Harriet Chebet Ng’ok is a former investment banker who works as a legal, finance and entrepreneurship consultant.
What is your alma mater?
I studied at the London School of Economics. At the time, I was simply looking for a good school in the United Kingdom and had selected a range on my UCAS (Universities and Colleges Admissions Service) application form.
Why did you opt to study law in London and not Kenya?
I actually studied law at the University of Nairobi for a year. This was my first choice after my KCSE. During the long break between KCSE and university, I pursued an International Baccalaureate diploma at St Mary’s school in Nairobi. It here that I was accepted into London School of Economics. While at University of Nairobi, campus was closed for an indefinite time and I decided to go on to London finish the course there.
Did you suffer culture shock?
It was interesting to find out that 90 per cent of my classmates were drawn from different nationalities. I felt rather lonely and perplexed initially, until I made friends. To date, I still value the friends I made in those early days. I also had trouble coping with the cold weather.
What are some of the misconceptions people have about law as a course?
Most people, probably from TV depictions, imagine law to be glamourous. The fact is that law involves mountains of paperwork and technical details for the most part. Depending on which country you live in, it can be a tedious process working your way through the legal system and its peculiarities.
What was your favourite and worst units?
My favourite unit was Jurisprudence, particularly Foucault’s Law and Power. I was fascinated with the theory and found it more of history than law -interesting stories of how people were governed in medieval times. Company Law, on the other hand was excessively technical, boring and repetitive for me.
Who was your favourite lecturer?
My favourite lecturer was Prof Damian Chalmers of European Union Law. I found him very accommodating and approachable.
Did you have side hustles?
Yes. I ran the Student Union Café during term time and managed the halls of residence during holidays when they were rented out.
How did you manage your finances?
It was quite simple as there was never any extra money to manage. You had to pay your rent up front and buy enough food to last you the week. You had to pack sandwiches to save lunch money. I also got free food working at the Café. You also needed to look for all kinds of discounts and deals when spending any money on entertainment. Having a student ID also gave you access to the same, including cheap tickets home.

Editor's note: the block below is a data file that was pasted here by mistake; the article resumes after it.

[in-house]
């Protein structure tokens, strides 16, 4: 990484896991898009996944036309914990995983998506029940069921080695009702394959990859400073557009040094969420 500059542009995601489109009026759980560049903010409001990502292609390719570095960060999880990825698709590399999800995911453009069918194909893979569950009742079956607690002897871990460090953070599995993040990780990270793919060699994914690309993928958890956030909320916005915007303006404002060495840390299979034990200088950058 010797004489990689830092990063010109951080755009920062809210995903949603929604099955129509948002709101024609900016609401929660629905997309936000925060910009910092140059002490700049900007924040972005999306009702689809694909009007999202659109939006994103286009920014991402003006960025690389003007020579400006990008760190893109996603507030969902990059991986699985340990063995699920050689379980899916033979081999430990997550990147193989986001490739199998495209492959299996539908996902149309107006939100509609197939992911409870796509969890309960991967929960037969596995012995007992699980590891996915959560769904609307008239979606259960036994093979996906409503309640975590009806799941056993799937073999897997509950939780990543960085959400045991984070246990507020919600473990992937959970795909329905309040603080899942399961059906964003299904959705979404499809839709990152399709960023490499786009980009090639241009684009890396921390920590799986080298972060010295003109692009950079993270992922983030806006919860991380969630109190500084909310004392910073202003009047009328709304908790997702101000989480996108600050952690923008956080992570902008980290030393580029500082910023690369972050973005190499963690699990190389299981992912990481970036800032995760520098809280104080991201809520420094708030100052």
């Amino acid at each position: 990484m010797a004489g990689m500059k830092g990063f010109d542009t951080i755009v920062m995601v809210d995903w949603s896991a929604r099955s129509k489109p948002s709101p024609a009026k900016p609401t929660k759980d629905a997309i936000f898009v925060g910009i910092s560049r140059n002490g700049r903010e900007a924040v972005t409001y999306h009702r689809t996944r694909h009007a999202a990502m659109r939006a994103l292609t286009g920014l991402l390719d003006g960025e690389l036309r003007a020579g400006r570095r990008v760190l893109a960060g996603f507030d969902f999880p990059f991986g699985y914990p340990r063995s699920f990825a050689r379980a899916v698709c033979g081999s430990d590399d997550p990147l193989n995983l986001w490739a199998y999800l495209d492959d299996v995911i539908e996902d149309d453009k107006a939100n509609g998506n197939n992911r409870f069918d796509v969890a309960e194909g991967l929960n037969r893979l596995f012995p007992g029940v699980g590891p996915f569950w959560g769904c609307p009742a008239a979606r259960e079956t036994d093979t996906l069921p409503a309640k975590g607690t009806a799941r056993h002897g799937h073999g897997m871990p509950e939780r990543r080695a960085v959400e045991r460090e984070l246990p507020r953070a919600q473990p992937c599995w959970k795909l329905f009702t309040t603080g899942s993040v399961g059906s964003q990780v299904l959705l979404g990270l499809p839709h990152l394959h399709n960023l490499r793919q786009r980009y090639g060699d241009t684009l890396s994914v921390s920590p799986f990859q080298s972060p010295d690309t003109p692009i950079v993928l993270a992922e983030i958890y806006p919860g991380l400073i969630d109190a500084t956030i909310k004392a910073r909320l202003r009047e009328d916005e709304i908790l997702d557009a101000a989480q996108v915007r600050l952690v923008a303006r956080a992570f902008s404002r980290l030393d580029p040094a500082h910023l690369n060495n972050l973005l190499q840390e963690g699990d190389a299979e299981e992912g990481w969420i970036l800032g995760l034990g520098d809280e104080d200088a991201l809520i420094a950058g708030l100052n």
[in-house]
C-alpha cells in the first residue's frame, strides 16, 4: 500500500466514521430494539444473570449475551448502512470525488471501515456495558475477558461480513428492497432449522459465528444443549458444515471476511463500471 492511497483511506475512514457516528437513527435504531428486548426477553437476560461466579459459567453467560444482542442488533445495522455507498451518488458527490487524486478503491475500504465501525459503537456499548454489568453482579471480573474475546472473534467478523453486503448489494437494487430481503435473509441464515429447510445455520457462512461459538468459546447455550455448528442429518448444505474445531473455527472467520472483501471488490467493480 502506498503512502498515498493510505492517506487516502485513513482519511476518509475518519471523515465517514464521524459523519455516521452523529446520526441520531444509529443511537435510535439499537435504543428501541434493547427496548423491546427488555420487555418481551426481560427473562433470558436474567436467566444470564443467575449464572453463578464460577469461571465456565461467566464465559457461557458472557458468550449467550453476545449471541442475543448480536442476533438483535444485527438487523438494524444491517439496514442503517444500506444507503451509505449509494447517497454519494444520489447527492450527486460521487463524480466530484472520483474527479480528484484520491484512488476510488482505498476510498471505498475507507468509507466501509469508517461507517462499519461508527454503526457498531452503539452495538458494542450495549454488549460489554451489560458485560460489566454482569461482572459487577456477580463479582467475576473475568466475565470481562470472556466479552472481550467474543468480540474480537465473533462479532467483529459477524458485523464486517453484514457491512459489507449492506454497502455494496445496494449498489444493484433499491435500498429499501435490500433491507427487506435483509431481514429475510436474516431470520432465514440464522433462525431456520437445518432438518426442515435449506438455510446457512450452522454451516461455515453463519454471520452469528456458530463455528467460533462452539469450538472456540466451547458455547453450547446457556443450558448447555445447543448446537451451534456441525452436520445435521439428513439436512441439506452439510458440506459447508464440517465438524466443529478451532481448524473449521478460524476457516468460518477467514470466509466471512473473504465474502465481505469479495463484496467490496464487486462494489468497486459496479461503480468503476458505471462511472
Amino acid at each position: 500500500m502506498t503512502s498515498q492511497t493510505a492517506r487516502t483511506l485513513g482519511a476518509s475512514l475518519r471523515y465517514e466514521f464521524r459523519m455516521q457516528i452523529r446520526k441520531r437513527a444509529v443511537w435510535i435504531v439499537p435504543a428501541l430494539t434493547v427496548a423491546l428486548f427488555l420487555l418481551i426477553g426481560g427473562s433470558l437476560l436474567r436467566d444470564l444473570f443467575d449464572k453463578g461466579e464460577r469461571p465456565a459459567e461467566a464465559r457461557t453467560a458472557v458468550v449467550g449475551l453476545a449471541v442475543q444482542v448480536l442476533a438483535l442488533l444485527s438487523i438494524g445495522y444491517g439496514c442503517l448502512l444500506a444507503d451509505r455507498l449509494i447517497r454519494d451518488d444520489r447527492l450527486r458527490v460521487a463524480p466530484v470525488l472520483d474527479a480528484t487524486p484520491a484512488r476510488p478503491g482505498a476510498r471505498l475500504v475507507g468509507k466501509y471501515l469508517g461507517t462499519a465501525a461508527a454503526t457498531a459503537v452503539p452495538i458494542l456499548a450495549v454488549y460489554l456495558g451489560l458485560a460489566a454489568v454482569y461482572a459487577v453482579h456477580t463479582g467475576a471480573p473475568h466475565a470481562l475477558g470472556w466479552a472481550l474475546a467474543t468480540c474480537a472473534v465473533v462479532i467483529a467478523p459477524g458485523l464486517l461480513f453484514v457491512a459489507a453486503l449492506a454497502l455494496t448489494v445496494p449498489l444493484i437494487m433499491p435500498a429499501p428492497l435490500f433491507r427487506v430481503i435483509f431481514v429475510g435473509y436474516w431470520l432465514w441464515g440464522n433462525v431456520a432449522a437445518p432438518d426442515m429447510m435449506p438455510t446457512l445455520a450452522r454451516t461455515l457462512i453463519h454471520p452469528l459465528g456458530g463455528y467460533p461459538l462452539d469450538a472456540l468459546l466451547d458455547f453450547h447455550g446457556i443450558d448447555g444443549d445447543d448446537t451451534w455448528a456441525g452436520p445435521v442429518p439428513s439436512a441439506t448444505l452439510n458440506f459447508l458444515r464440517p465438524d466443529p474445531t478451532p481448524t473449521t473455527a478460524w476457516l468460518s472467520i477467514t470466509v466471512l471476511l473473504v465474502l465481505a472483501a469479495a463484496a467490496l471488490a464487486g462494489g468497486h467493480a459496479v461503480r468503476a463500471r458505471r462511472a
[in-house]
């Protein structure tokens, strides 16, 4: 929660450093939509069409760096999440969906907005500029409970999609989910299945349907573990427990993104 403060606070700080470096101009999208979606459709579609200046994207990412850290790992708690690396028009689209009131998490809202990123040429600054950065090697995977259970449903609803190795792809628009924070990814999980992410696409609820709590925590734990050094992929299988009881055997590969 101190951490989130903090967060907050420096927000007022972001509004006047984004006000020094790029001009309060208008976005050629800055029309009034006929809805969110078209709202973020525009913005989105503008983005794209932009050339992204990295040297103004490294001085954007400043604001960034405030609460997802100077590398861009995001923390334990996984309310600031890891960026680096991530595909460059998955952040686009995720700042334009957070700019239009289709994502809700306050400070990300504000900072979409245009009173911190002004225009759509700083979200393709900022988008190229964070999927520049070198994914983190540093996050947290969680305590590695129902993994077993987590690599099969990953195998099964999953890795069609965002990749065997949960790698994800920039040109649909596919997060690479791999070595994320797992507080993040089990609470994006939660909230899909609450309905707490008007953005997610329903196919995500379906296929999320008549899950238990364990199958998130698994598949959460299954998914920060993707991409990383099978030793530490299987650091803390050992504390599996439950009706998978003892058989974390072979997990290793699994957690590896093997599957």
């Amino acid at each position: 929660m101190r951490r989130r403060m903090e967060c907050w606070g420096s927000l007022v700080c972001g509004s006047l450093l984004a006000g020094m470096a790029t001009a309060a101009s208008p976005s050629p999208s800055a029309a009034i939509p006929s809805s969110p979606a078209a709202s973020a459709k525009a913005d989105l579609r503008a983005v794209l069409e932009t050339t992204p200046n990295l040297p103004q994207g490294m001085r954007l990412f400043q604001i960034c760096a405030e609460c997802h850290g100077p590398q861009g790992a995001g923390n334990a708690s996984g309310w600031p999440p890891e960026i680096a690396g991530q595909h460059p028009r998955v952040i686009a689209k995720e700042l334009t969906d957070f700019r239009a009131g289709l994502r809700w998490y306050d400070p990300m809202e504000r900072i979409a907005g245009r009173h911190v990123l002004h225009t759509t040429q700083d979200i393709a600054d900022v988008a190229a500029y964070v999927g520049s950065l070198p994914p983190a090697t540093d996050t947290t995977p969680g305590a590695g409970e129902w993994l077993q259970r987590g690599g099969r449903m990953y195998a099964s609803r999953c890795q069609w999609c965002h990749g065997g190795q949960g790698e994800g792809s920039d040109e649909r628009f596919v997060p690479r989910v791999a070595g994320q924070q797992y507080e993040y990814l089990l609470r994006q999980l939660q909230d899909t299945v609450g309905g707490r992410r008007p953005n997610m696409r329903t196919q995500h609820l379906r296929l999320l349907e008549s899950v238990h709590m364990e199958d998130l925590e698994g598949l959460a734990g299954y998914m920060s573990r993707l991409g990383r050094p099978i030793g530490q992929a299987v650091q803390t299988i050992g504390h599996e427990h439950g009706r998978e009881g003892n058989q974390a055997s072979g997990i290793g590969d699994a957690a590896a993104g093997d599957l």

Where did you hangout?
Anywhere in Covent Garden – Corks and Moonlighting.
Did you date in campus?
I did not – there was no time if you count class hours plus working. It was a serious competitive university and you would find students studying in the library from dawn to midnight. It was the kind of place where students would rip out pages from books to deny others the same information.
What are your best and worst moments in campus?
There was nothing I dreaded more than the outdoors inhospitable weather while nursing a flu. The highlight, as expected, was sitting outside with friends in the summer when it was warm.
Tips on studying abroad?
Stay focused. You are competing with people who have more resources. Make it worth your while.
World Bank pushes G-20 to extend debt relief to 2021
World Bank Group President David Malpass has urged the Group of 20 rich countries to extend the time frame of the Debt Service Suspension Initiative(DSSI) through the end of 2021, calling it one of the key factors in strengthening global recovery.
“I urge you to extend the time frame of the DSSI through the end of 2021 and commit to giving the initiative as broad a scope as possible,” said Malpass.
He made these remarks at last week’s virtual G20 Finance Ministers and Central Bank Governors Meeting.
The World Bank Chief said the COVID-19 pandemic has triggered the deepest global recession in decades and what may turn out to be one of the most unequal in terms of impact.
People in developing countries are particularly hard hit by capital outflows, declines in remittances, the collapse of informal labor markets, and social safety nets that are much less robust than in the advanced economies.